Oct 25, 2021
Aprosoja Advises Brazil Farmers to Consider Reduced Fertilizer Use
Author: Michael Cordonnier/Soybean & Corn Advisor, Inc.
The president of the Soybean & Corn Producers Association of Mato Grosso (Aprosoja-MT) is advising farmers in the state to be cautious with their input purchases and not to feel pressured to purchase expensive inputs.
Fertilizer prices have more than doubled and he feels producers cannot afford these prices and still expect to make a profit growing crops. He recommends that producers employ agronomic consultants to carefully analyze the soil to judge the nutrient reserves in the soil. That way a producer could use less fertilizers or maybe even no fertilizer at all if there are enough nutrient reserves in the soil.
He is concerned about the high cost of all inputs, not just fertilizers. Machinery, fuel, and chemicals have all significantly increased in price. He is recommending that producers not incur additional debts purchasing discretionary items such as new machinery. Instead, utilize those resources to purchase necessities such as crop protection chemicals. He feels farmers should not purchase anything other than what is necessary in order to hold down costs.
He recommends producers consult Aprosoja-MT to access studies conducted by CTECNO (Lookalike Technology Center) where they analyzed the impact on farmer incomes by rationing fertilizer use or not using any fertilizers at all during times of crisis. CTECNO has years of research that suggest it is better to produce less and end the season with a profit instead of purchasing high-cost inputs only to lose money in the end.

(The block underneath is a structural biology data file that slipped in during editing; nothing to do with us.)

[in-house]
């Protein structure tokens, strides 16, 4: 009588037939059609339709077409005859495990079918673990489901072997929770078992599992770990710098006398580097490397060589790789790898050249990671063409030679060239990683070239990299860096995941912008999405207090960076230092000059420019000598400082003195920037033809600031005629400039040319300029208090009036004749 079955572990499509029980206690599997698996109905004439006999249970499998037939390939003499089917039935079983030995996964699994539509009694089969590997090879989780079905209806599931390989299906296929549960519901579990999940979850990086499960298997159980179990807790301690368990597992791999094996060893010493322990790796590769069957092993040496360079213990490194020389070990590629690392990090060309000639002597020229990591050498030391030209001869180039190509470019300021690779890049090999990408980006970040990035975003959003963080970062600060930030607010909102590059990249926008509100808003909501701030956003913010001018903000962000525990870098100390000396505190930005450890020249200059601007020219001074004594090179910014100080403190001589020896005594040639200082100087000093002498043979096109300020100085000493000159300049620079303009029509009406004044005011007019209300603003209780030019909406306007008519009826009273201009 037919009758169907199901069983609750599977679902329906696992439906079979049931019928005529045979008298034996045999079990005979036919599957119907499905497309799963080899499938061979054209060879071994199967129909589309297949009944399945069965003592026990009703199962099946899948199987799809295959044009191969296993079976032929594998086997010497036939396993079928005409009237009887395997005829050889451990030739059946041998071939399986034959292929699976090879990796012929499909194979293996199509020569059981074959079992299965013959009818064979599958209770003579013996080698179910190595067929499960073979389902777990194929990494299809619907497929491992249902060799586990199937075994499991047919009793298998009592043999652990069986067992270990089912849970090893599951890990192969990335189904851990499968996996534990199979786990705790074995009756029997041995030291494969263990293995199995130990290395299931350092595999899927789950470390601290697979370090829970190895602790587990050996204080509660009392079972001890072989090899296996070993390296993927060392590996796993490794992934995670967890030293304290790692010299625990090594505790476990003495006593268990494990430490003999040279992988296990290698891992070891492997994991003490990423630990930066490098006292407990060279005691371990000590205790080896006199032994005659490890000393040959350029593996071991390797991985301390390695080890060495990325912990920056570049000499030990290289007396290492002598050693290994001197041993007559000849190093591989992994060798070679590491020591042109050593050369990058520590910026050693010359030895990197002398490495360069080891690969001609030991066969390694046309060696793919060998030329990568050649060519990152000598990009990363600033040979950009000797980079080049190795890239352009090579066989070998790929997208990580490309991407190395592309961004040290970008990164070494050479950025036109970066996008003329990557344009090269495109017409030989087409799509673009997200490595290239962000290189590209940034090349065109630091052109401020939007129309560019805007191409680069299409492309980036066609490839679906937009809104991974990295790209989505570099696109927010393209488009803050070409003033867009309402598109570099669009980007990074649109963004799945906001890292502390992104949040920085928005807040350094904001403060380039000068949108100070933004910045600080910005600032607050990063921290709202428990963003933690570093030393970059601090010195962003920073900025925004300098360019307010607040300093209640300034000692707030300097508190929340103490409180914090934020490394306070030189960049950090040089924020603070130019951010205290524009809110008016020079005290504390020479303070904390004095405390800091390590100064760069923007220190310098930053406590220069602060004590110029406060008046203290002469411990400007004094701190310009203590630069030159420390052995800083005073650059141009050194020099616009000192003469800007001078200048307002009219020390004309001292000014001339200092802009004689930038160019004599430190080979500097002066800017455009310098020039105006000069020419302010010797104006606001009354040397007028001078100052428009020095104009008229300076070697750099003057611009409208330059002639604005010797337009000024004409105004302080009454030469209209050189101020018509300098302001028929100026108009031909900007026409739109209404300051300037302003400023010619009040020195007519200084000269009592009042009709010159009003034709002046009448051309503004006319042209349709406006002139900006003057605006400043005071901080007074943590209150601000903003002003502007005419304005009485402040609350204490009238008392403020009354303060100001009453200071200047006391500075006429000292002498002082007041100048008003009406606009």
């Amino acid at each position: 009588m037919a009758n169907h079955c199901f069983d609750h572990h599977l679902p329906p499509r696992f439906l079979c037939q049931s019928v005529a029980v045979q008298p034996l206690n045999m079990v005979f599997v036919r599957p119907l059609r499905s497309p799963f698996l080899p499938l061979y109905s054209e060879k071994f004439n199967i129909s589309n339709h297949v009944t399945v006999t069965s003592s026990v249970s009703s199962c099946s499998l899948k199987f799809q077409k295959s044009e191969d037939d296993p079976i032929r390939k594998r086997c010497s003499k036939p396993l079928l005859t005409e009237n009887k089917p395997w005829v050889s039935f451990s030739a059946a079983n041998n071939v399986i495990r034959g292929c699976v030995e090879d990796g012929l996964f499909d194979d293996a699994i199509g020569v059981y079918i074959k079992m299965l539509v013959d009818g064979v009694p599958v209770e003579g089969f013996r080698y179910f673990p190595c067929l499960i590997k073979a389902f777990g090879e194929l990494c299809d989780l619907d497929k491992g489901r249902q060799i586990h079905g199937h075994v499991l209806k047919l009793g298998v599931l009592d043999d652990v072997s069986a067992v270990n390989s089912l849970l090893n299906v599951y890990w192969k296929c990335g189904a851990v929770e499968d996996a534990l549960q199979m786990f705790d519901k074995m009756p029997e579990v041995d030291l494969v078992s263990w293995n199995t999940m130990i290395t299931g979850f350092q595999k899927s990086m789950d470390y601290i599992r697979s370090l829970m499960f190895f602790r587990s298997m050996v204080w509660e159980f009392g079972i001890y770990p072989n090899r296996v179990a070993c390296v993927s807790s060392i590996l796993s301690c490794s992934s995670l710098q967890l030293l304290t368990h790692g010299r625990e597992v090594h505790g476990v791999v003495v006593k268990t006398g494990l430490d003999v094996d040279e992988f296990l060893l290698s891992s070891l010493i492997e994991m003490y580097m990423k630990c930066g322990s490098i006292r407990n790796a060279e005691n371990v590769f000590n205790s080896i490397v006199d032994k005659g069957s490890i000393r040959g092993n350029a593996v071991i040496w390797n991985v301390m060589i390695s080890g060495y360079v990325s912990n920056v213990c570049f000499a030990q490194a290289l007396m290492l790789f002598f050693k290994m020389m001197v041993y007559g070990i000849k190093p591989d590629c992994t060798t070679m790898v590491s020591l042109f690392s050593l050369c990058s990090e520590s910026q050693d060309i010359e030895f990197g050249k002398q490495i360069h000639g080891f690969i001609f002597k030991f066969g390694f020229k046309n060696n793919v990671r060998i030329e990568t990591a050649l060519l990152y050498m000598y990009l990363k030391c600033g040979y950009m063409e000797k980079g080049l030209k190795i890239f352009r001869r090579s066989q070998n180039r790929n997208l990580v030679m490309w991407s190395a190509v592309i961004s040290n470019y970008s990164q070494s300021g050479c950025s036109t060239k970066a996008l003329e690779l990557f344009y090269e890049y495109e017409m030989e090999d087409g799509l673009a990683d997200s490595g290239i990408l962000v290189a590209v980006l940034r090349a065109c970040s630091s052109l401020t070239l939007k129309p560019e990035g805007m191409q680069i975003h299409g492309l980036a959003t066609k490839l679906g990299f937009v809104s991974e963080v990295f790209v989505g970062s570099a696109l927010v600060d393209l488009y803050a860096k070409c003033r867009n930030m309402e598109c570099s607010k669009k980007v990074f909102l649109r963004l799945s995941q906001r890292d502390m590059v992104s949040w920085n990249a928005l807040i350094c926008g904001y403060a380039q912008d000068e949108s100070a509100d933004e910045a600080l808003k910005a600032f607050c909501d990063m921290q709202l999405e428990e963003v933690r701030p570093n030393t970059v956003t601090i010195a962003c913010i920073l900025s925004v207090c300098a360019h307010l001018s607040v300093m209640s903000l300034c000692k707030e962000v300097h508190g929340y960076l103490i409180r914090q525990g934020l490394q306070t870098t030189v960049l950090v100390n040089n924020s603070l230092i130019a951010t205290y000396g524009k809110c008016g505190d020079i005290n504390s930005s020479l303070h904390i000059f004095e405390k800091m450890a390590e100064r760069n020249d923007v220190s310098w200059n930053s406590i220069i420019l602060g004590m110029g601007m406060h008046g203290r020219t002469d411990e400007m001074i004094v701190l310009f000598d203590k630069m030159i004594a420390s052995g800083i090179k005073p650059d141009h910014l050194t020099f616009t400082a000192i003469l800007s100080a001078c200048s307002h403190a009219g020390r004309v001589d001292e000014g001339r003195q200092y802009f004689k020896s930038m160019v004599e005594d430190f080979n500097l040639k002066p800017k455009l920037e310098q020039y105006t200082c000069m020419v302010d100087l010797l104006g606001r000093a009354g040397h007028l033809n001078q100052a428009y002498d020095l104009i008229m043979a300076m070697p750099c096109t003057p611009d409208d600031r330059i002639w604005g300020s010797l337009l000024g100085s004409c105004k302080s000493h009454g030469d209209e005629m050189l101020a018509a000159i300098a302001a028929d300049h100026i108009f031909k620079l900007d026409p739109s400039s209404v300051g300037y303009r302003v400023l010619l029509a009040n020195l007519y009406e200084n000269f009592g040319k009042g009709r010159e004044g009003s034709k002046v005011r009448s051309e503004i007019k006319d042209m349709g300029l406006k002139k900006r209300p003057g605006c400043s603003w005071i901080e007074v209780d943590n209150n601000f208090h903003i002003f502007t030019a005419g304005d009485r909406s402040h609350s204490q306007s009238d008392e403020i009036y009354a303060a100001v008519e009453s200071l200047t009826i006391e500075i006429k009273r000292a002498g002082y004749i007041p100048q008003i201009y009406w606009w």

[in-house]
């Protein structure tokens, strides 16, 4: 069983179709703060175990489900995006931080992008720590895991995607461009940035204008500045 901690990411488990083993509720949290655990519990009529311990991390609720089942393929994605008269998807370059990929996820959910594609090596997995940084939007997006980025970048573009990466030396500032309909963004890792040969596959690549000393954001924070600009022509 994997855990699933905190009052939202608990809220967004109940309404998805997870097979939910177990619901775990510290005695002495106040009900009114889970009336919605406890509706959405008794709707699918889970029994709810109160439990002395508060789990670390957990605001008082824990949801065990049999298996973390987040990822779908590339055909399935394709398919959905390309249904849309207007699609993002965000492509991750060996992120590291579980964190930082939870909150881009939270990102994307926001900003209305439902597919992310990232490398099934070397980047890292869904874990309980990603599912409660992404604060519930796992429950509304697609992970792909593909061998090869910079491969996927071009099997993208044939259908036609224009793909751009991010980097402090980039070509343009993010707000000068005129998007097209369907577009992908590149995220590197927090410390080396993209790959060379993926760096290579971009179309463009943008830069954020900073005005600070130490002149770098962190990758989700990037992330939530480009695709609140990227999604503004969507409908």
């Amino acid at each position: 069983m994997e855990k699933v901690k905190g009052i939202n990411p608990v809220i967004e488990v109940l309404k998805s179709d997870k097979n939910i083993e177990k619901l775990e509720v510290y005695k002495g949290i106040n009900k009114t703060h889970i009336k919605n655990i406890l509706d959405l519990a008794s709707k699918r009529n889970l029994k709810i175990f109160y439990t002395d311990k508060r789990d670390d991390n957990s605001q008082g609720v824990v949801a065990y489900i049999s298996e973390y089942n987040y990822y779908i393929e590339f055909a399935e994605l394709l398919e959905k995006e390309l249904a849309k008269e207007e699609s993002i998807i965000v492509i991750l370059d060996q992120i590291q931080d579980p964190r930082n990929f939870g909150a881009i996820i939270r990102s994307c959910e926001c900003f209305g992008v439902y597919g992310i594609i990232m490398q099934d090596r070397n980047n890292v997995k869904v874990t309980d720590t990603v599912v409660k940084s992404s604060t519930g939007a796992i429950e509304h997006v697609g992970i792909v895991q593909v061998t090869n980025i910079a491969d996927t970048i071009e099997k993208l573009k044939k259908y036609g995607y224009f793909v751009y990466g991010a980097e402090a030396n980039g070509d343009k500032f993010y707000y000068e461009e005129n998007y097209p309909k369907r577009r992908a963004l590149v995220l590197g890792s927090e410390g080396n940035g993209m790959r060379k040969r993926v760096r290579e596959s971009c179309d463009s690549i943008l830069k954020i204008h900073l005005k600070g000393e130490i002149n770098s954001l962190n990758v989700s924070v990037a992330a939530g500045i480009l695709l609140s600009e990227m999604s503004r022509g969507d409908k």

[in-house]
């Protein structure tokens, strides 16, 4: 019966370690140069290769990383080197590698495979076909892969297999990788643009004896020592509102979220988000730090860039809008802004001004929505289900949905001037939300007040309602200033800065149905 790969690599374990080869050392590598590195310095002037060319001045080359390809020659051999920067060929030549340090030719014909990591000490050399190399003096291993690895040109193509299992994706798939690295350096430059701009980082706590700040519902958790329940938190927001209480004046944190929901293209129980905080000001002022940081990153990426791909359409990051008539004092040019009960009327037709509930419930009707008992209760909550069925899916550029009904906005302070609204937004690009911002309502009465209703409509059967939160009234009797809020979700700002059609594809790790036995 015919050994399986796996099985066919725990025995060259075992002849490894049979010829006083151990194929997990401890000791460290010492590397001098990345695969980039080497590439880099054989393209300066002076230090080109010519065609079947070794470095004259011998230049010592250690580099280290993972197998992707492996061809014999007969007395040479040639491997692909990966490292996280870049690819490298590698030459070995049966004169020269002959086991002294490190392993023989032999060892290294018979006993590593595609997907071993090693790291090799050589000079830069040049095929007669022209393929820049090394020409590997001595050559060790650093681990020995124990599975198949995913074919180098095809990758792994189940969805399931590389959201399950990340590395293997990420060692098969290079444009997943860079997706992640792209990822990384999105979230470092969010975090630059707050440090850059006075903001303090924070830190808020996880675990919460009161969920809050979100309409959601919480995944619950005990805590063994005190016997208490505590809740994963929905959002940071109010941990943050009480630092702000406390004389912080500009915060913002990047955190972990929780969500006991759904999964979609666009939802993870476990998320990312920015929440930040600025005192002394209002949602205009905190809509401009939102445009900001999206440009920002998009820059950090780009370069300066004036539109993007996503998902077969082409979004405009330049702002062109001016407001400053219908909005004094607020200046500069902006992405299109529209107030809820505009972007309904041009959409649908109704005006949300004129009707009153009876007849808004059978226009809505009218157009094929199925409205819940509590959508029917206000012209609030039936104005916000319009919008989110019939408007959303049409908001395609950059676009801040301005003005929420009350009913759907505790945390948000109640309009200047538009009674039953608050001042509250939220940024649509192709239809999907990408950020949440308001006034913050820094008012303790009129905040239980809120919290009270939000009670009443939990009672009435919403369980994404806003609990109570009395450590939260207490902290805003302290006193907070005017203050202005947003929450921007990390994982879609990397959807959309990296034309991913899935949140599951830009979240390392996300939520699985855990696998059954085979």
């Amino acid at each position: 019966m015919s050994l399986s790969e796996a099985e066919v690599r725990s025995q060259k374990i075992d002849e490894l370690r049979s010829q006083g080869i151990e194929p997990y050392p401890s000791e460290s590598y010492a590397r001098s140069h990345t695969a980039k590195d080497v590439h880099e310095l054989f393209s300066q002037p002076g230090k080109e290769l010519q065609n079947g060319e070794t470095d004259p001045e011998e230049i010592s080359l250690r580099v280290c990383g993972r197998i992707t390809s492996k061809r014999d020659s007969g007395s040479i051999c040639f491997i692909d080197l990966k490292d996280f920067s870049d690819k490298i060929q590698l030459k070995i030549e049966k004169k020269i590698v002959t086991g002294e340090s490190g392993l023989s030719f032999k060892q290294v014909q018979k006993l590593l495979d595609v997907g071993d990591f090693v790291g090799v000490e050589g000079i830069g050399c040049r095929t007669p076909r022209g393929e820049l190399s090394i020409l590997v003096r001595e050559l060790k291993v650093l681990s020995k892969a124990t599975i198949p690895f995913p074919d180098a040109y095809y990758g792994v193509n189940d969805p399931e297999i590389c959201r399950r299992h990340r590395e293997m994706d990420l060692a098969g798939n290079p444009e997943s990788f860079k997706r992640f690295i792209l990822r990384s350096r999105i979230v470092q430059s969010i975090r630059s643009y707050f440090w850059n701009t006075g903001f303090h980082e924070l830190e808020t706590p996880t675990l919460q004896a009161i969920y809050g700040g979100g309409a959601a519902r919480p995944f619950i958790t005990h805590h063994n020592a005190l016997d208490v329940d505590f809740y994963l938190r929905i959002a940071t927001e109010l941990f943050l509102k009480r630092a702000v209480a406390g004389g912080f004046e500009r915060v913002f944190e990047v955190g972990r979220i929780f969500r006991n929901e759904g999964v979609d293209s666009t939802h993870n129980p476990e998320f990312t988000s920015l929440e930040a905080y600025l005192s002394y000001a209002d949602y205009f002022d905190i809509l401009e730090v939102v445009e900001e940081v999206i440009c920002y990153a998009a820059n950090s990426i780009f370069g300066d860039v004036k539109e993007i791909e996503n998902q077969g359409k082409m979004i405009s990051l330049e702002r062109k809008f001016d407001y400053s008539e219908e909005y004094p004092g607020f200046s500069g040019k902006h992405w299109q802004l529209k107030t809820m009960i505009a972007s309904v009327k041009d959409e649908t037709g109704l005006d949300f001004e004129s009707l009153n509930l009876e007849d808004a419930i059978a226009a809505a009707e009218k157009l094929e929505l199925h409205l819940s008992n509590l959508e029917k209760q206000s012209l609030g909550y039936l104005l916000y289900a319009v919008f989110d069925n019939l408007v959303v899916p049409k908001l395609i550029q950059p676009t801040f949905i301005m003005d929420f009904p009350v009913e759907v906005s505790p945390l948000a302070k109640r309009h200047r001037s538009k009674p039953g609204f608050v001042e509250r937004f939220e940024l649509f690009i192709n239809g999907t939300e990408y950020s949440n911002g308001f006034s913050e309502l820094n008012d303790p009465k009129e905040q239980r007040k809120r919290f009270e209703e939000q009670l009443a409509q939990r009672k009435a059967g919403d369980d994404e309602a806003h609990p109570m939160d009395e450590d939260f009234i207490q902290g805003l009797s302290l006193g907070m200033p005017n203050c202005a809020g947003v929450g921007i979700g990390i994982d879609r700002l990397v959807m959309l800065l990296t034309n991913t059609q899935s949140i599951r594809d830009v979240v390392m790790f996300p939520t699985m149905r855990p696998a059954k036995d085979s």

Inputs for the 2021/22 soybean crop have basically all been purchased, so these recommendations are directed mainly toward the 2021/22 safrinha corn and cotton crops and the 2022/23 soybean crop.
Aprosoja's recommendations contrast with fertilizer giant Mosaic's vice president in Brazil who does not foresee a shortage of fertilizers and is recommending farmers order the fertilizers needed for their safrinha corn and safrinha cotton crops and their 2022/23 soybean crop as quickly as possible to assure their delivery. Approximately 40% of the fertilizers needed for the corn and cotton crops have not been purchased.
Brazil imports approximately 80% of its fertilizer needs and fertilizer deliveries in Brazil are expected to reach a record high of about 45 million metric tons this year. Fertilizer sales are slower than usual for the 2022/23 growing season as surging fertilizer prices have reduced grower's margins.